Source: Todayonline 9 Jan 2014
What makes Singapore unique? That was the question posed to a group of young professionals some years ago at a community dialogue I attended.
With little hesitation, many cited a series of attributes that Singapore Inc was renowned for, such as public safety and strong social bonds. “We don’t have political deadlocks, unlike other democracies,” said one participant. “Singapore works impeccably,” proclaimed the other. “We complain a lot but we still support the government,” quipped the third.
Political observers will agree that the little red dot is an improbable nation that has risen above insurmountable challenges of its era; it is an epitome of a successful nation-state that has got all its policies right.
The emphasis on law and order, a harmonious multicultural community, an efficient and seamless public infrastructure, and a competent government that holds the faith and trust of the citizenry – these are all distinct legacies of the Singapore story.
It would be fair to say that until a few years ago, from the perspective of the man in the street, Singapore had ceased to be a work in progress. It had risen above the regional fray, with a compulsion to benchmark itself against an immaculate set of deliverables. It was also somewhat surreal.
A SERIES OF UNFORTUNATE EVENTS
Fast forward to 2013.
This was, in many ways, a poignant year in the modern history of the city-state. Singaporeans, already questioning the supposed infallibility of public administration – with the extraordinary escape of Jemaah Islamiyah detainee Mas Selamat in 2008, the Orchard Road floods of 2010 and the crippling breakdown of the MRT system in 2011 – were faced with a series of events that further cracked the facade of the unique Singapore story.
The churning undercurrent of grievances over the Population White Paper, the toxic haze from Indonesia, the graft trials of public figures and senior civil servants, the series of hacking incidents and the Little India riot were events that captured the national consciousness through the year. Singaporeans could no longer boast about being above the fray.
Today, a sense of doubt, pessimism, insecurity and, to some extent, despair, is palpable. The angst over the failure of our well-oiled state machinery has led some to describe the successive events over recent years as a failure of governance.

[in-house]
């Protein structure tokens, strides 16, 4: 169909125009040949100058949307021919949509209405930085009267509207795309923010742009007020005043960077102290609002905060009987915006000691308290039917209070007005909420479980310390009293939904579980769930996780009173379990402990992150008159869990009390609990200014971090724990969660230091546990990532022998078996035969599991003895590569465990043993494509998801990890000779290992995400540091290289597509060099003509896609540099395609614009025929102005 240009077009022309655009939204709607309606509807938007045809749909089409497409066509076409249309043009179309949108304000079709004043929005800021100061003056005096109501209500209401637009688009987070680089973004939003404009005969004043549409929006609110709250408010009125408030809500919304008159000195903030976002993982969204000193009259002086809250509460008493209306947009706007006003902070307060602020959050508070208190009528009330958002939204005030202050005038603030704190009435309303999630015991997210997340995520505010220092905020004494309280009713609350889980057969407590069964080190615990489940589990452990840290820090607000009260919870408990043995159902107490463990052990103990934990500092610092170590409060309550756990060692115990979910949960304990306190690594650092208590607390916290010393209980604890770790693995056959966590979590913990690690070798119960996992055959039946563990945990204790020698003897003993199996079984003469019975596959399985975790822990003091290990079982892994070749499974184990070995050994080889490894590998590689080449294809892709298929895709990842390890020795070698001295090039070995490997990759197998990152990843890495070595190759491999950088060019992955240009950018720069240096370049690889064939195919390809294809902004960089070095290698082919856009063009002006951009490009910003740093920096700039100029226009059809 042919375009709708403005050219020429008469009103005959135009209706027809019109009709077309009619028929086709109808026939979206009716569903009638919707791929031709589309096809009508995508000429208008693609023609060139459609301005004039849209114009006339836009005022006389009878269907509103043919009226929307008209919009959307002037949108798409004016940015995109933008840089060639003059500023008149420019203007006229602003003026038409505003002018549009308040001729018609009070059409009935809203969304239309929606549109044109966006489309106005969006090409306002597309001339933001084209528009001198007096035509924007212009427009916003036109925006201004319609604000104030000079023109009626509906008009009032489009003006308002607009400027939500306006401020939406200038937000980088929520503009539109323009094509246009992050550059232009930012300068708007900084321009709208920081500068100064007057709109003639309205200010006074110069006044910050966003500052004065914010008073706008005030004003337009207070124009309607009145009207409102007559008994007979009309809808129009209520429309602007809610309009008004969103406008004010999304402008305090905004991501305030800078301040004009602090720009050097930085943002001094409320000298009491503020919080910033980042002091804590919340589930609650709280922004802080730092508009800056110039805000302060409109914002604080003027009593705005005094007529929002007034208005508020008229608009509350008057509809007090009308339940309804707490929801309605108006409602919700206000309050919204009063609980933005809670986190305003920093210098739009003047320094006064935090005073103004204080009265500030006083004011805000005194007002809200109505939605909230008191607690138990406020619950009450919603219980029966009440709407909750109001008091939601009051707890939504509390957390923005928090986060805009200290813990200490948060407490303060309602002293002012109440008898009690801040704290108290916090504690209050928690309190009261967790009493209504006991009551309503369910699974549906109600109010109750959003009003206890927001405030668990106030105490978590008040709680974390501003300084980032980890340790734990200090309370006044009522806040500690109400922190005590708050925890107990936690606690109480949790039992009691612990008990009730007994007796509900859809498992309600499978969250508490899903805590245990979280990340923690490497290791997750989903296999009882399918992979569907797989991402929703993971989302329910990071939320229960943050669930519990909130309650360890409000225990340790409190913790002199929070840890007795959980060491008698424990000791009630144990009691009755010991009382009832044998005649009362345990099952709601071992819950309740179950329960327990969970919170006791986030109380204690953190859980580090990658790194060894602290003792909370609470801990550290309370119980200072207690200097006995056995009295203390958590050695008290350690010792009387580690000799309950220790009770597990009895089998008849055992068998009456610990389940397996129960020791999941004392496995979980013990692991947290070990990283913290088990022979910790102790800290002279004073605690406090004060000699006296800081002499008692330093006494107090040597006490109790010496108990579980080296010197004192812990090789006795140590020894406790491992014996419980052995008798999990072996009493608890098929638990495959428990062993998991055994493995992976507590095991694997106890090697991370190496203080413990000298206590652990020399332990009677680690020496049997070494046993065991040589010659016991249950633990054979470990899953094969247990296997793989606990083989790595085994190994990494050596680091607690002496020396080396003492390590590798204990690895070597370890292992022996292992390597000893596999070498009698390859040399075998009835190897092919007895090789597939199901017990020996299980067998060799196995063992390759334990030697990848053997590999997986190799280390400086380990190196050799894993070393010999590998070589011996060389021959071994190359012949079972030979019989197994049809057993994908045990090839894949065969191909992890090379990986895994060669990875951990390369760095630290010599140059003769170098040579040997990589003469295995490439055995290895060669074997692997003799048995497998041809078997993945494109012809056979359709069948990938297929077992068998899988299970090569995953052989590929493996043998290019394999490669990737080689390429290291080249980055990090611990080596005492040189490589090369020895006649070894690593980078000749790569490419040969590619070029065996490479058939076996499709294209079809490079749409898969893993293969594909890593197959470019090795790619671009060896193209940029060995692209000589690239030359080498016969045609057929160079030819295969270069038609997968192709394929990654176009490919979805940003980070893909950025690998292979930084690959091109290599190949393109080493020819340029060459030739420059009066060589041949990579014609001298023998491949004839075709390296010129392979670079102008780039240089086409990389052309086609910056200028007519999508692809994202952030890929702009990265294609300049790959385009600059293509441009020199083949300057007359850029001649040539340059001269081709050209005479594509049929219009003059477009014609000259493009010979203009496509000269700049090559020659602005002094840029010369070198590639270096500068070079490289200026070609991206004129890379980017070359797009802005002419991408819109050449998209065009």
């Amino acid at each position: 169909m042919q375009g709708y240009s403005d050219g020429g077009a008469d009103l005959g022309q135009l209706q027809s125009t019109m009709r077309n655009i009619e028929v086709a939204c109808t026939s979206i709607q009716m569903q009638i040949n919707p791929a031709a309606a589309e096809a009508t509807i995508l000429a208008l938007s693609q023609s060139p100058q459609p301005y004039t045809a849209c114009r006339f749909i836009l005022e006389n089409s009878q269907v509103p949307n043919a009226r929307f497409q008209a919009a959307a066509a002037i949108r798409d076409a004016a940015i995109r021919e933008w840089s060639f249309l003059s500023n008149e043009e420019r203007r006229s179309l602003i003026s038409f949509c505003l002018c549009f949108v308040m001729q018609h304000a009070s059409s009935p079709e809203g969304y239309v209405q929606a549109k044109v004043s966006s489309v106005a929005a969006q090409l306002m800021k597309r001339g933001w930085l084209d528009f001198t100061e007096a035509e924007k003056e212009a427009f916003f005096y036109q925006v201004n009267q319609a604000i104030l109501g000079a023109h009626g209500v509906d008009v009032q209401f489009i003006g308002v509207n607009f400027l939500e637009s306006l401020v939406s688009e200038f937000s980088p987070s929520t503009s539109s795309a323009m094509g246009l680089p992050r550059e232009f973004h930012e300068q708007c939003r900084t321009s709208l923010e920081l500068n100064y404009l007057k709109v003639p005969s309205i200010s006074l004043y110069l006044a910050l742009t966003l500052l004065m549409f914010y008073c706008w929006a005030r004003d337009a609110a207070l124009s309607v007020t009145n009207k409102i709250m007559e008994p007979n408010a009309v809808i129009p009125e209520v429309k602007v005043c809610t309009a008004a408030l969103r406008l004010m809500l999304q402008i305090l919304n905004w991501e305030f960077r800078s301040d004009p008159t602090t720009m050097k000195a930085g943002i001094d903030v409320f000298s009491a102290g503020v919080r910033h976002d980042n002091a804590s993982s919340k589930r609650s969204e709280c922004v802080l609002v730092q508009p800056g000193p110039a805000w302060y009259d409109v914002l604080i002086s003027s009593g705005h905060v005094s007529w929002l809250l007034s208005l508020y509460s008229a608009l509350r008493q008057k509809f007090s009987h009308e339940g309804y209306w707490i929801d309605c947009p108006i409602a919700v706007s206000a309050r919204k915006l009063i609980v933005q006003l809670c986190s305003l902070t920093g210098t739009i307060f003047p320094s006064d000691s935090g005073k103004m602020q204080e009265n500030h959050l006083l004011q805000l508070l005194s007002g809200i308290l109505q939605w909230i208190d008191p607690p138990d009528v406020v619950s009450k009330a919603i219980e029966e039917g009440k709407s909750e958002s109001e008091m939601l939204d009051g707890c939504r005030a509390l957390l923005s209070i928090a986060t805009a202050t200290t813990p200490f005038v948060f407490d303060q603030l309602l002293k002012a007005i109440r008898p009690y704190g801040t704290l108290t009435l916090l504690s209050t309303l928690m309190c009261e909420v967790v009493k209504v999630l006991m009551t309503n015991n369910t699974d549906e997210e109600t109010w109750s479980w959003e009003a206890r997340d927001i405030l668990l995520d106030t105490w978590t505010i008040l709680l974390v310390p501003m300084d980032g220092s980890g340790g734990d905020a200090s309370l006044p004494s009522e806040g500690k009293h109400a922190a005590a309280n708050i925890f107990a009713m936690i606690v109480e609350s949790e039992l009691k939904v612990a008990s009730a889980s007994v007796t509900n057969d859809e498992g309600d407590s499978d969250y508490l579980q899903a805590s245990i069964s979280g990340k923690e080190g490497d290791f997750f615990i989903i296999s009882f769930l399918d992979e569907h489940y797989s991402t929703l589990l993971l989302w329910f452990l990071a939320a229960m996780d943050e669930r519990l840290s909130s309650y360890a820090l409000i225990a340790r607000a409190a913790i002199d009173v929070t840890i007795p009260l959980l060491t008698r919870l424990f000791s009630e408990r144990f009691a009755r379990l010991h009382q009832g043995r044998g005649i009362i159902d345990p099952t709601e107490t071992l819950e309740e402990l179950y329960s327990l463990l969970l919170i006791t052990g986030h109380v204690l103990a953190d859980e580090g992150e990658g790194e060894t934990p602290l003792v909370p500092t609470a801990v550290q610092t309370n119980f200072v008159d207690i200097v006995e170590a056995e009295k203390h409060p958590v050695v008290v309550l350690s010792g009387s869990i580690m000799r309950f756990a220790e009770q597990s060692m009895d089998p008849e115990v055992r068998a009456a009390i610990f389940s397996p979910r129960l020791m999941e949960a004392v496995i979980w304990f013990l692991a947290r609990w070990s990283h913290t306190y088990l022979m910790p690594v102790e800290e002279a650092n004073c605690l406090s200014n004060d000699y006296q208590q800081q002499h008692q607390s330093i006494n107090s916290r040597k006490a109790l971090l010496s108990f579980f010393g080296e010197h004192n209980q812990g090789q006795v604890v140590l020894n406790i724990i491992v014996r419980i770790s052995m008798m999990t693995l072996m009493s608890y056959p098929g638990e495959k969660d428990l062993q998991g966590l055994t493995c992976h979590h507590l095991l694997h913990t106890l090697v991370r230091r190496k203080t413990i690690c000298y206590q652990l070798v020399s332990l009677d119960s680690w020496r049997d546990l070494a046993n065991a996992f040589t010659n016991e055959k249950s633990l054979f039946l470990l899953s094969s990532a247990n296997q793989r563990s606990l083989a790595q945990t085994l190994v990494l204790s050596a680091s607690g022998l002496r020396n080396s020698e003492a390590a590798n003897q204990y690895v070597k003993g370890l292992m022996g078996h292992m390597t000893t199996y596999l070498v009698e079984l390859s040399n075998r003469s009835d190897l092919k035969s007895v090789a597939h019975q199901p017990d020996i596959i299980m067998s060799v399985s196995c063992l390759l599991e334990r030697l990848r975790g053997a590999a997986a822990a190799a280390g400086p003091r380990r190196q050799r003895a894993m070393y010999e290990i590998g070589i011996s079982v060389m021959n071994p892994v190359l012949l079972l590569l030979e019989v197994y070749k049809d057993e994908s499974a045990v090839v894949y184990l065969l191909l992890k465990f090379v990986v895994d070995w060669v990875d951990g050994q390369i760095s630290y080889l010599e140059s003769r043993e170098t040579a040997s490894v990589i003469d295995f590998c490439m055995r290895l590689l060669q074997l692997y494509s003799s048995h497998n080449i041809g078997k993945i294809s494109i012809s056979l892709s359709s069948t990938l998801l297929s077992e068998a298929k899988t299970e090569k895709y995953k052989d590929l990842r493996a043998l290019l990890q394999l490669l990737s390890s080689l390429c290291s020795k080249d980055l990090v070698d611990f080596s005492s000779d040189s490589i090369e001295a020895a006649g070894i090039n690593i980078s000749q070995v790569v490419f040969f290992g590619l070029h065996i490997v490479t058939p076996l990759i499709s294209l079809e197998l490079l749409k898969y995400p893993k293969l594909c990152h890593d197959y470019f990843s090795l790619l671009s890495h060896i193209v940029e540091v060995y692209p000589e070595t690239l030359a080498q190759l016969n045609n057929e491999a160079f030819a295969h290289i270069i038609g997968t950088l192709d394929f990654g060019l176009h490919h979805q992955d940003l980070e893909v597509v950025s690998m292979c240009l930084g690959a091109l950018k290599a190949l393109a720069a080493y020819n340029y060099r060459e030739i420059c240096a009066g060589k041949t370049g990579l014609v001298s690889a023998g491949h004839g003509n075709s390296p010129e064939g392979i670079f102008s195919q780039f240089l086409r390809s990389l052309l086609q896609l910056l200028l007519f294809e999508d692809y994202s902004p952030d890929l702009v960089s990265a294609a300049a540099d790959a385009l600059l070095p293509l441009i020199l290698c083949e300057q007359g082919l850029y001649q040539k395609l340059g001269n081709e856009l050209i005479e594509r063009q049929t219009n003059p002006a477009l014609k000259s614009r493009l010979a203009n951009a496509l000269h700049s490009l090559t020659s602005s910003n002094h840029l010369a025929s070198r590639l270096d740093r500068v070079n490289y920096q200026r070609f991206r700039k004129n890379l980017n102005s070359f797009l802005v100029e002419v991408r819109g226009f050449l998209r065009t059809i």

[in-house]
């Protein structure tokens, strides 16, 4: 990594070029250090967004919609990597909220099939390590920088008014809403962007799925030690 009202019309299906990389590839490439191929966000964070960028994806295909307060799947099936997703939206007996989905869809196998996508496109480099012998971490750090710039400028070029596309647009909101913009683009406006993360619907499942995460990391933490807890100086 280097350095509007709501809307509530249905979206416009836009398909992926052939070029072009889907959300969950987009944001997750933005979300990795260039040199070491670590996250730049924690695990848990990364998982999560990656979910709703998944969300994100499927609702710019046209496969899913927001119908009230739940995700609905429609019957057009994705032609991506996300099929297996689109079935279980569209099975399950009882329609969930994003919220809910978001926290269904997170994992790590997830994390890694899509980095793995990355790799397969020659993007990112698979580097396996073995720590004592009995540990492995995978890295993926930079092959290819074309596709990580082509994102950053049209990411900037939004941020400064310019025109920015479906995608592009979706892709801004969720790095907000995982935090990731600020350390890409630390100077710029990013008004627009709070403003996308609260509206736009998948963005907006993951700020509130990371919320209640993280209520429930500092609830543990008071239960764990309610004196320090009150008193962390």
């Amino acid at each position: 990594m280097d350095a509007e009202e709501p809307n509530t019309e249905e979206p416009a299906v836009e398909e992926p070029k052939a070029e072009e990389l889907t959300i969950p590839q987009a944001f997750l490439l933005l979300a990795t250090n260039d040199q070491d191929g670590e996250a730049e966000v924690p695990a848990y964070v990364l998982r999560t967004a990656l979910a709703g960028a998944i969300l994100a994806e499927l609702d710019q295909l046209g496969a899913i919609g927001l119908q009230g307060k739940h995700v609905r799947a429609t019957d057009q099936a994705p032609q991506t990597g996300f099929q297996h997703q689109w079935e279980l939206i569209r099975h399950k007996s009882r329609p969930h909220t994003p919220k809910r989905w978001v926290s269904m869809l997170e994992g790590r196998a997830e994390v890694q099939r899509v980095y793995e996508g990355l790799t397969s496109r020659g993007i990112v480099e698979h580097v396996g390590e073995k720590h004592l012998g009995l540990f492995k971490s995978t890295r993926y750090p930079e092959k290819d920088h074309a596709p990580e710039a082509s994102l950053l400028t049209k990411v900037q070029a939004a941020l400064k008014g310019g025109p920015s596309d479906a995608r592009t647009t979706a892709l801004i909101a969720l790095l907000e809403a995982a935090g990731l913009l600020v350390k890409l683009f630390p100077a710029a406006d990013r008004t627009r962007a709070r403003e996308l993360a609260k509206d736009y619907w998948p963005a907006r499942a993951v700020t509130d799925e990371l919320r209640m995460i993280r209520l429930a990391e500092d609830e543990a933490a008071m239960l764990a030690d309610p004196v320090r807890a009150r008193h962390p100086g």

Political commentators have described the political climate after the watershed 2011 General Election and last year’s closely-fought Punggol East by-election as the new normal. Singaporeans will now have to face this new normal in governance and public administration, as well as resist measuring the country against a matrix of close-to-perfect key performance indicators.
As we progress, the state of governance can only get more challenging and our social ties more complicated and strained. Long-term planning, a linchpin of Singapore’s governance, will become nearly impossible, given the rate of change in the evolving socio-economic and geopolitical landscape.
HAVING WHAT IT TAKES
For nearly 50 years, Singaporeans from all walks of life have demonstrated remarkable resilience in the face of unwanted and unexpected change.
From the Bukit Ho Swee fire in 1961 to the 1966 Indonesian Konfrontasi and through the oil crisis of the 1970s, the recession in 1985, the Asian financial crisis in 1998 and the Jemaah Islamiyah terrorist plot in 2001, Singaporeans have arguably had their fair share of historical calamities.
These are not distant memories but real experiences, at least for the previous generation. Singaporeans have moved on at every juncture. Our forefathers had no illusions about the invincibility of the nation-state, because the existence of the country, let alone its success, was never assumed. They were not insecure. They did what they had to do to survive.
This thinking must now inform our approach to shifting goalposts in an evolving global landscape. When desired outcomes become unrealistic and non-sustainable, there must be soul-searching – much like the recent efforts by education policymakers to focus on character development, sporting abilities and community service when redefining performance indicators within the education system.
The population conundrum, the annual return of the haze, our relations with foreigners and our transport woes will continue to be multi-dimensional problems that require perseverance, tact and political compromise.
And, as the city-state matures, our obligations and responsibilities as global citizens will grow. Our efforts to define our national identity cannot stop at asking ourselves what it means to be a Singaporean today. It will have to involve cultivating national resilience – the ability to recover from setbacks and continue to do what needs to be done.
ABOUT THE AUTHOR:
Dr Leong Chan-Hoong is Deputy Head of the Institute of Policy Studies (IPS) Social Lab, an independent centre for social indicators research. He is, concurrently, a Senior Research Fellow at IPS.